Opera in Berlin: A Staat of Flux

Deutsche Oper Berlin, one of the city's three companies, was created to be an opera of the people, offering affordable seats for Germans.
Deutsche Oper Berlin, one of the city's three companies, was created to be an opera of the people, offering affordable seats for Germans. (By Andreas Rentz -- Getty Images)
By Daniel Ginsberg
Special to The Washington Post
Sunday, January 8, 2006


Kirsten Harms is in a fighting mood.

Her city has perhaps the richest opera scene in the world -- three major companies, something that's almost unheard of.

But Harms, general manager of the Deutsche Oper Berlin, believes the Berlin state government is starving its opera houses.

"If they cut all the arts, they could pay their debts for two days," says Harms during an interview in her spacious Deutsche Oper office in the western suburb of Charlottenburg. "We are a small fraction of the budget, around 1.7 percent. The cut to the arts helps no one."

Five years ago, the Deutsche Oper was put on the chopping block after the Berlin government announced plans to merge the house with Berlin's flagship house, Staatsoper Unter den Linden. The threat sparked a ferocious public funding battle that pitted art against politics. What the politicians saw as a cost-cutting measure was seen by the artists as governmental intervention in creative matters. The bitter debate that ensued came to be known as the "Berlin Opera Wars."

The Berlin government eventually caved in to public pressure, and the existence of three opera houses was solidified in law. A new government eventually established the Berlin Opera Foundation to encourage the houses to cooperate with each other, but reduced the subsidies.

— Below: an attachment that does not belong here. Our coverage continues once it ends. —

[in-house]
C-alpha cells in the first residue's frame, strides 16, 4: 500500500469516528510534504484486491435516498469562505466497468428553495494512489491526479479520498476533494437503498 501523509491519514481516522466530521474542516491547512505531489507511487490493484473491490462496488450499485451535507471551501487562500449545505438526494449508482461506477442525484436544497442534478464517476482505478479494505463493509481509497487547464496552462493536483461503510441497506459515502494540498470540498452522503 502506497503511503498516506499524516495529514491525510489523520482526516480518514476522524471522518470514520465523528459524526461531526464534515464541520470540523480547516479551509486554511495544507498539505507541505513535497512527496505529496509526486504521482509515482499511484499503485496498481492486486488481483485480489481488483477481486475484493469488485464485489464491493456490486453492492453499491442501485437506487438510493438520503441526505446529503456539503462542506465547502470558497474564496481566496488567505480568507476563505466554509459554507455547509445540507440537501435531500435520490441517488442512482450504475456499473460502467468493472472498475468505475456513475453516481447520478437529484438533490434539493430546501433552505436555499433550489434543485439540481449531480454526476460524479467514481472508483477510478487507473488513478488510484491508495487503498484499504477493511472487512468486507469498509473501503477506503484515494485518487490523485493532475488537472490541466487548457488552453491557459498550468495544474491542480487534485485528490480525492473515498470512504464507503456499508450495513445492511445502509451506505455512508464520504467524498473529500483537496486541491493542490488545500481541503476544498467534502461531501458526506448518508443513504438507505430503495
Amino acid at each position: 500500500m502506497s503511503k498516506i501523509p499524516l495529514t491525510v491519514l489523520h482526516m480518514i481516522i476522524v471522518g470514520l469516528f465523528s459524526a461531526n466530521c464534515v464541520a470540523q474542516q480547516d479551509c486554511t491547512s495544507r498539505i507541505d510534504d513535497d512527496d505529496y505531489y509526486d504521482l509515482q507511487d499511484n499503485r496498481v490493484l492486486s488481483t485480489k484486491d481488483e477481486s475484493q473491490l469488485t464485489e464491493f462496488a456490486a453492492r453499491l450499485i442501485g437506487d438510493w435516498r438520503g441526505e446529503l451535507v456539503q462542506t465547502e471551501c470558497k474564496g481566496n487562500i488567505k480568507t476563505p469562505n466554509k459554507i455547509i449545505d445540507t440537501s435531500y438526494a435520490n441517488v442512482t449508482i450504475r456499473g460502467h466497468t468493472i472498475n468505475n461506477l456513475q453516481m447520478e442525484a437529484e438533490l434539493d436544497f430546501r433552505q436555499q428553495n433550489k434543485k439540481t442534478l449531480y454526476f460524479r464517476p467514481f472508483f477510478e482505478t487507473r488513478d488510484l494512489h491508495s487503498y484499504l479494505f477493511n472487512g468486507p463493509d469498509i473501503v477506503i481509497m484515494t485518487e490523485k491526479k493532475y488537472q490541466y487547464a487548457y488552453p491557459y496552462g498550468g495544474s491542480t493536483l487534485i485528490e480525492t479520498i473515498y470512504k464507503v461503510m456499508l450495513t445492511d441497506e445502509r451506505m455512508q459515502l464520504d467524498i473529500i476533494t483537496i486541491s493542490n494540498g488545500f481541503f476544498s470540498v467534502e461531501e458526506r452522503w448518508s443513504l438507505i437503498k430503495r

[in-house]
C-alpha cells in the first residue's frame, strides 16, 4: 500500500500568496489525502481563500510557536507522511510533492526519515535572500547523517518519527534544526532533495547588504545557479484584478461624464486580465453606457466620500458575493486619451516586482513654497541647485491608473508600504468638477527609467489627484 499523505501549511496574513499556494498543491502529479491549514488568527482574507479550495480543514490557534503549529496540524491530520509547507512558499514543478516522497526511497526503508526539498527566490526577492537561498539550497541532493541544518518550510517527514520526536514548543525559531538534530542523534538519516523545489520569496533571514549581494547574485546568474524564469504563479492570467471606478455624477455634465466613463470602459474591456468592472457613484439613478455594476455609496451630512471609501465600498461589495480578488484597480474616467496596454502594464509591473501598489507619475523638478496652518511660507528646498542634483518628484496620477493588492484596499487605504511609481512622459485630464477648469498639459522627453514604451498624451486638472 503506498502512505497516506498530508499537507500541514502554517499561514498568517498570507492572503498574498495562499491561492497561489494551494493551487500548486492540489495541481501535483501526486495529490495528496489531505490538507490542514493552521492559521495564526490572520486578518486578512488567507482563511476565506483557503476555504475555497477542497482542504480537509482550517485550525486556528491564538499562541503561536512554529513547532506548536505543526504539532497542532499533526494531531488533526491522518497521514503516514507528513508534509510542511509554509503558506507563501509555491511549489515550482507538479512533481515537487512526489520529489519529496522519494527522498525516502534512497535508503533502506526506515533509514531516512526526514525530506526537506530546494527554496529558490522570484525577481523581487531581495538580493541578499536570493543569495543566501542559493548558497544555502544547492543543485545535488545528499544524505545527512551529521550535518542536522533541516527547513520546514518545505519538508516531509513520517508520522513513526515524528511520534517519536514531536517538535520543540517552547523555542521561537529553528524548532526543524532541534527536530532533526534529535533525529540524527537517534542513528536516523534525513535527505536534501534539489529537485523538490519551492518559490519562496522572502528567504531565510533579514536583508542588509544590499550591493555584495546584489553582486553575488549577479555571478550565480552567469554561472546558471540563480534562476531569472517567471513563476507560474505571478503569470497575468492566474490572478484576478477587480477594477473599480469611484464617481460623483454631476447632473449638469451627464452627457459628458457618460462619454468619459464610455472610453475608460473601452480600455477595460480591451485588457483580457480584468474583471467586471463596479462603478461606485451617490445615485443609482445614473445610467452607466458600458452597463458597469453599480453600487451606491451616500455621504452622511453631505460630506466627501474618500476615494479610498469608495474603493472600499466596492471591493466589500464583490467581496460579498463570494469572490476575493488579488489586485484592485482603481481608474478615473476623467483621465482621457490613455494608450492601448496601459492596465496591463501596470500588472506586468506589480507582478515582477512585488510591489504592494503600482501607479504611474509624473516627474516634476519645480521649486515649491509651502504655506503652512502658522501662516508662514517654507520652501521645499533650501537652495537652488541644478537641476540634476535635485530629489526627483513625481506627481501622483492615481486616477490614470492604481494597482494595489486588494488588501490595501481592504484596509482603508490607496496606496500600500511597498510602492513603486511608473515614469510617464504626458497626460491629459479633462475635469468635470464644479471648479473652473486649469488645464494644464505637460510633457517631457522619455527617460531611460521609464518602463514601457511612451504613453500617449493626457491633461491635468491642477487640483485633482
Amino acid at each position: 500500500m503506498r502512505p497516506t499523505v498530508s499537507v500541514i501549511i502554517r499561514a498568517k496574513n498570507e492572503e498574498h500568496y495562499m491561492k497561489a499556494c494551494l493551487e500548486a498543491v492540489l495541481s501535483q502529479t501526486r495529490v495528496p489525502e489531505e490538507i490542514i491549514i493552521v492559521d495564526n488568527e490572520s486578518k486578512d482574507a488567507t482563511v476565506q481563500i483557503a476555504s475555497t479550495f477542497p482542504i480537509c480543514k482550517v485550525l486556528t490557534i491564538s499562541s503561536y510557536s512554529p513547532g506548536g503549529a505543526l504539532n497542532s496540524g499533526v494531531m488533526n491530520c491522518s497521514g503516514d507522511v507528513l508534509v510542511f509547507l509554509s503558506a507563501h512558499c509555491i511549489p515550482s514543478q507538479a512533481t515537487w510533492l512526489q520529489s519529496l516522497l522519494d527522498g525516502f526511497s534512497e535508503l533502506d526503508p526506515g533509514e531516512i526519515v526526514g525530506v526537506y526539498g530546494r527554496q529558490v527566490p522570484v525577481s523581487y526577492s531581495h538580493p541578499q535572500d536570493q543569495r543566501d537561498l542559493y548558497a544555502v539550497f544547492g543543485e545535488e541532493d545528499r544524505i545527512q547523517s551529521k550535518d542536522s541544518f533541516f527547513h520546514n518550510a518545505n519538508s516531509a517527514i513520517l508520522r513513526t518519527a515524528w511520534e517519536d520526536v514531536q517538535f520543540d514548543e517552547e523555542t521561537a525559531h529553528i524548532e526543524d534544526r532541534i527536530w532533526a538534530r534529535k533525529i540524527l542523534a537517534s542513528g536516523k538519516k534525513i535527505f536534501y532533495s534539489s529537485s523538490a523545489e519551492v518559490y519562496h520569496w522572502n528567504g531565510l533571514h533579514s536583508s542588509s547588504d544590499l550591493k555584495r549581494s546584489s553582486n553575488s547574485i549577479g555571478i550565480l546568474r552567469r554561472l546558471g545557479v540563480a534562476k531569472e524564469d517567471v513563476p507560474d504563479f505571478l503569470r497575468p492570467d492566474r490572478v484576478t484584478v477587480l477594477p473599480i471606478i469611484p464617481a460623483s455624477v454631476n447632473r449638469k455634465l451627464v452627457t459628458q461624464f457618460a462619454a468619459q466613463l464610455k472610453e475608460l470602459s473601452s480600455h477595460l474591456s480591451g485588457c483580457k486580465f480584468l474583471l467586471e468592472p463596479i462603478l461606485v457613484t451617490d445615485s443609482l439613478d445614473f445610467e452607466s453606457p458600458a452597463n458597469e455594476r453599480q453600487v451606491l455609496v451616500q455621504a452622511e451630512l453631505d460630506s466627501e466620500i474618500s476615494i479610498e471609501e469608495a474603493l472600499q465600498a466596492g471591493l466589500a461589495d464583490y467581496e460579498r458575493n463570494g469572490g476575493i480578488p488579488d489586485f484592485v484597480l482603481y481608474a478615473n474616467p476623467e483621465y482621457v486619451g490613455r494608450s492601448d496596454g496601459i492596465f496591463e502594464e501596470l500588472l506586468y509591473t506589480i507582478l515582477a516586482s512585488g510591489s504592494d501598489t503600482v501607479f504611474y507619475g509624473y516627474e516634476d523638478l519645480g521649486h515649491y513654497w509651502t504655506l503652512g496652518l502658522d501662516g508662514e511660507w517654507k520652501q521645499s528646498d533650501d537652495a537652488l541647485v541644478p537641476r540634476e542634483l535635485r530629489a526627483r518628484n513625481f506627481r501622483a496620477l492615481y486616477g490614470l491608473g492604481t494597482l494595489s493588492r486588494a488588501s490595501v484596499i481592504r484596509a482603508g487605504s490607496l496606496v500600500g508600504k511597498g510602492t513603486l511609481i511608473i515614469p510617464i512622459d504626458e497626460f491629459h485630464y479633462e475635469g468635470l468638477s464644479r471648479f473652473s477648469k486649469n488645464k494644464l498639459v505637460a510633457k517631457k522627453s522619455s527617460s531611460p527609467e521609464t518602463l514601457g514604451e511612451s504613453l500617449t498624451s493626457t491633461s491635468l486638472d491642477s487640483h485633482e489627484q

Relations between the opera and political worlds remain bitter. What might be an embarrassment of riches -- a city with three independent and artistically distinct opera companies -- may become a lose-lose-lose situation for all, reflecting the city's larger financial woes. Worse, the crisis could undermine the ability of any of the three houses to deliver the cutting-edge productions that audiences expect.

Different Personalities

On a typical evening, the city's opera lovers enjoy an abundance of choices. "Here, opera is much more interesting," says the Deutsche Oper's Harms. She says the city's companies emphasize staging and acting, which gives German opera greater dramatic impact.

Harms points out the unique contribution of the Deutsche Oper, which was founded in 1912 as a kind of people's house, where everyone gets a good seat for a reasonable price. During much of the Cold War, the house was the sole source of opera for encircled West Berliners.

Along Unter den Linden, the historic boulevard in East Berlin, the centuries-old aristocratic origins of the Staatsoper still echo in lavish productions that feature some of the most renowned international artists, including longtime musical director Daniel Barenboim.

A few blocks down Unter den Linden, the Comic Opera puts on lighter, more popular fare, working to bring new people to the genre. On one recent Saturday evening performance, a good chunk of the audience fled director Calixto Beito's controversial staging of Mozart's "The Abduction From the Seraglio," which underscored misogyny in the opera and still sparks controversy more than a year and a half after its premiere. The production featured extreme violence, cruelty, frontal nudity and rape.

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